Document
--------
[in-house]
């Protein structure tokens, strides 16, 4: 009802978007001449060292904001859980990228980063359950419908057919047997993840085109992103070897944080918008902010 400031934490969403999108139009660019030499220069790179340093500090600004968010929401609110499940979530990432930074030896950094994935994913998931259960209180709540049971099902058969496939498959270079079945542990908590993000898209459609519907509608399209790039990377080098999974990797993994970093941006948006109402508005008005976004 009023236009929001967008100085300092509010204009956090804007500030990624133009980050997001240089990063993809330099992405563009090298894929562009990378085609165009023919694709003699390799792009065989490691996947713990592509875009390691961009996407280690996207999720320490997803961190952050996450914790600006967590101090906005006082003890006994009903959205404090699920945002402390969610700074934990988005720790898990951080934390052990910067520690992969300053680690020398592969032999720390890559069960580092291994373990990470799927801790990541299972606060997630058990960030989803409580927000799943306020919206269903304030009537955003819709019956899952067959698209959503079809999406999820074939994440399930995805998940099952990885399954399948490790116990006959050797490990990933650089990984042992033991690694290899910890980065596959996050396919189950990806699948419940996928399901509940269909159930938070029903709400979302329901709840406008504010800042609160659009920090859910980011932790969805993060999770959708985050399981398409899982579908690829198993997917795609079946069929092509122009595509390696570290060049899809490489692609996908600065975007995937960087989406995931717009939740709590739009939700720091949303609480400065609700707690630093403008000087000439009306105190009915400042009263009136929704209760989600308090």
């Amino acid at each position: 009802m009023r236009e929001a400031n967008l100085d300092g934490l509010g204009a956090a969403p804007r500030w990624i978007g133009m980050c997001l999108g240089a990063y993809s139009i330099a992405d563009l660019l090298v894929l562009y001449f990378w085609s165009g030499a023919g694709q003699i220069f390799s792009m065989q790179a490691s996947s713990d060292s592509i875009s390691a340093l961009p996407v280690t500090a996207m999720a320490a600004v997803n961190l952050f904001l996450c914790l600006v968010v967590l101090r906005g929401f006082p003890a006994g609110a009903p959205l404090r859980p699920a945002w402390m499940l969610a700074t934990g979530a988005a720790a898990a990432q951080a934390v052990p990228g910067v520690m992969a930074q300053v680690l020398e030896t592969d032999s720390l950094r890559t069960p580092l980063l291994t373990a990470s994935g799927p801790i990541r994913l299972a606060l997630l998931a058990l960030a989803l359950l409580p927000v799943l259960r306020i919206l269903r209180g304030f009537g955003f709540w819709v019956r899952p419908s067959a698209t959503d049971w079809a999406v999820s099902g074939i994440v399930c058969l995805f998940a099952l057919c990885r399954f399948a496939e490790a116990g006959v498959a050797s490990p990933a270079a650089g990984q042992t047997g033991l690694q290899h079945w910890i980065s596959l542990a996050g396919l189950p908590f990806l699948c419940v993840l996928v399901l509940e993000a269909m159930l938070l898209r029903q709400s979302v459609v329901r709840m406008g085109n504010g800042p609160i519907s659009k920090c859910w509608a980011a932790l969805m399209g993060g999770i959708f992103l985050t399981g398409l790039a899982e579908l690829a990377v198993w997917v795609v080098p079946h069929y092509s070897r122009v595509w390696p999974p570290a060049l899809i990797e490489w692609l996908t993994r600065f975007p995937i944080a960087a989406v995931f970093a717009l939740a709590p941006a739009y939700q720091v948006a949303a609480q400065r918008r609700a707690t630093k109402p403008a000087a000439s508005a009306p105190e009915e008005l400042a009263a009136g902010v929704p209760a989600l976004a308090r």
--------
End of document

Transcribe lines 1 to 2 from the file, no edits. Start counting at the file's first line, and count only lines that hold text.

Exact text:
[in-house]
């Protein structure tokens, strides 16, 4: 009802978007001449060292904001859980990228980063359950419908057919047997993840085109992103070897944080918008902010 400031934490969403999108139009660019030499220069790179340093500090600004968010929401609110499940979530990432930074030896950094994935994913998931259960209180709540049971099902058969496939498959270079079945542990908590993000898209459609519907509608399209790039990377080098999974990797993994970093941006948006109402508005008005976004 009023236009929001967008100085300092509010204009956090804007500030990624133009980050997001240089990063993809330099992405563009090298894929562009990378085609165009023919694709003699390799792009065989490691996947713990592509875009390691961009996407280690996207999720320490997803961190952050996450914790600006967590101090906005006082003890006994009903959205404090699920945002402390969610700074934990988005720790898990951080934390052990910067520690992969300053680690020398592969032999720390890559069960580092291994373990990470799927801790990541299972606060997630058990960030989803409580927000799943306020919206269903304030009537955003819709019956899952067959698209959503079809999406999820074939994440399930995805998940099952990885399954399948490790116990006959050797490990990933650089990984042992033991690694290899910890980065596959996050396919189950990806699948419940996928399901509940269909159930938070029903709400979302329901709840406008504010800042609160659009920090859910980011932790969805993060999770959708985050399981398409899982579908690829198993997917795609079946069929092509122009595509390696570290060049899809490489692609996908600065975007995937960087989406995931717009939740709590739009939700720091949303609480400065609700707690630093403008000087000439009306105190009915400042009263009136929704209760989600308090």